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August 15, 2016

What to Know About Battling Botnets

Summary:

The good news is that cyber criminals can get lazy and consistently use addresses like Superman, 111 Anywhere Lane, Anytown USA 11111.

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The persistent, pervasive badness on the internet is made possible by the existence of a vast, self-replenishing infrastructure of botnets. Cyber criminals go to great lengths to keep their botnets running at high efficiency.

ThirdCertainty asked Tim Helming, director of product management at Domain Tools, to outline how and why botnets continue to thrive—and what the good guys are doing to deter them. Here’s a summary of our discussion:

Botnet basics

A typical botnet is composed of tens of thousands of infected computers communicating back to a single command-and-control server, from which a human attacker issues instructions.

Botnets are routinely instructed by their human controller to:

• Spread malware and infect more computers

• Carry out phishing, ransomware, account takeover, click fraud and denial of service attacks

• Siphon crown jewel data from business networks via advanced persistent threat (APT) attacks

Domain name game

Each command-and-control server and each infected computer, or bot, has an IP address and a domain name. The good guys have perfected blacklisting tools tuned to quickly identify and cut off any IP address or domain name previously observed carrying out malicious activity.

See also: Dark Web and Other Scary Cyber Trends  

These blacklists are fed into firewalls, email gateways and intrusion prevention systems, forming a first line of defense that automatically blocks any known bad domains and IP addresses.

So the criminals counter by registering new, replacement domains en masse. Botnets run domain-generation algorithms (DGAs) that spit out fresh domain names composed of random alphanumeric strings, by the hundreds. “This lets them register new domains in bulk,” Helming says.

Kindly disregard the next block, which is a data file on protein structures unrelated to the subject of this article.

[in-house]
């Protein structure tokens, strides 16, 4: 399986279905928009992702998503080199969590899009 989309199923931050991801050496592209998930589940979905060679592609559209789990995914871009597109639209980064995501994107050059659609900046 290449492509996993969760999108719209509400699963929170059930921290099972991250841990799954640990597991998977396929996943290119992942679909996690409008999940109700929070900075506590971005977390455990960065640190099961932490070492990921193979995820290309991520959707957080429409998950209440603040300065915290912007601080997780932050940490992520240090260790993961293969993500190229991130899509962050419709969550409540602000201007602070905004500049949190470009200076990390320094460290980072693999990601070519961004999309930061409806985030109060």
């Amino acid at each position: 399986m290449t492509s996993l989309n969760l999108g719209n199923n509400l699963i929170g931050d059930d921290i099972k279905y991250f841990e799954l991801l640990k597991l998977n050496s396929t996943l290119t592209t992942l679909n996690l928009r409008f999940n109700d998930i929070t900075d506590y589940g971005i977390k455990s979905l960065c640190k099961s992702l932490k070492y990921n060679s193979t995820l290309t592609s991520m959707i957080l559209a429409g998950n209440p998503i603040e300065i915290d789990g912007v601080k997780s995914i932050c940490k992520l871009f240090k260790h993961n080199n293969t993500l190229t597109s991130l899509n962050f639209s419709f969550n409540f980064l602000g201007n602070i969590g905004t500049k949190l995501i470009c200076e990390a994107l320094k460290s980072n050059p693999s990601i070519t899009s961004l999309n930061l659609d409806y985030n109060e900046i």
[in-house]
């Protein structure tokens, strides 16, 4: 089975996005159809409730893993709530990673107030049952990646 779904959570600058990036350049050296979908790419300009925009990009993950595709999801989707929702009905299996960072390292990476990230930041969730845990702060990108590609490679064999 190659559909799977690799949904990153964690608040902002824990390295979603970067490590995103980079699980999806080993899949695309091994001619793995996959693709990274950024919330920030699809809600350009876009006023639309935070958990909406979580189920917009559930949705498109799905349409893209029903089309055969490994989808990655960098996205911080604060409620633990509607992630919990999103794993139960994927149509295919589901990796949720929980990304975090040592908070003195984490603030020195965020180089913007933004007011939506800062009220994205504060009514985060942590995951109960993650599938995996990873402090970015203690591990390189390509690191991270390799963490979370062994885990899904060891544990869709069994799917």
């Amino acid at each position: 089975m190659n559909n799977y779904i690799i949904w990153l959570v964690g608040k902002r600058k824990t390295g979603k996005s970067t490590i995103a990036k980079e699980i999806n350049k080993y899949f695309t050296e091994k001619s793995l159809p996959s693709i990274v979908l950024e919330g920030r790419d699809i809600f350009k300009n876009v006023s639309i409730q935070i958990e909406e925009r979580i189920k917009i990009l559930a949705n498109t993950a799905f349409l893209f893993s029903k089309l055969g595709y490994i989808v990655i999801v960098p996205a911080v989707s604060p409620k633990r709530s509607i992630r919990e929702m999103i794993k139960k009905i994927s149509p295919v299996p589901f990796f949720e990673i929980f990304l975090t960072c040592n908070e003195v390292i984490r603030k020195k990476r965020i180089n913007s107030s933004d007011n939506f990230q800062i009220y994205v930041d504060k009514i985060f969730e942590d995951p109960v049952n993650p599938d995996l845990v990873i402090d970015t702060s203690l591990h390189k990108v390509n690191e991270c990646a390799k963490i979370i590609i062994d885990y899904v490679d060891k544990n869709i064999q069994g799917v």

Additionally, botnets also get instructed to create domain names in recognizable word or word patterns. This is done when a domain name is needed that a human victim can read to fool someone as part of a phishing or ransomware attack.

Reputation scoring

Blacklists can only do so much. They are limited to blocking domains previously observed doing bad things. So Domain Tools also has come up with a reputation scoring system that assigns a risk score to each newly created domain.

Very new domains with alphanumeric names, for instance, get an elevated risk score. So do domain names that are slight misspellings of the official domain names of legitimate websites. A decision can then be made as to whether to block a new domain that seems benign before it is put to malicious use.

“We look at things like how old the domain name is, whether the domain name makes any sense linguistically,” Helming says. “Those are intrinsic properties that can show us domains that are tightly connected to bad ones, and also one-offs that might not have that connection.”

Predicting vs. detecting

Cyber criminals can get lazy. And the good guys are striving to capitalize on that trait. For instance, it still is a common practice for criminals to use quirky, bogus information to register domains—such as Superman, 123 Anywhere Lane, Anytown, USA, 11111—and then use that name and address over and over.

See also: How to Measure ‘Vital Signs’ for Cyber Risk  

But detection technology is continually improving. Machine learning is being applied to not just identify such patterns, but also correlate them to other data. The goal is to help network defenders more accurately predict whether a domain is likely to commence malicious activity long before it does.

“Prediction is where everybody is trying to get,” Helming says. “Being able to predict badness is really important and really valuable. I call it looking back to look forward.”

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About the Author

Byron Acohido, one of the nation’s most respected cybersecurity and privacy experts, has stepped into a new role: editor-in-chief at IDT911. Acohido first began paying close attention to cybersecurity and privacy in 2004 as a technology reporter and web producer at USA Today.

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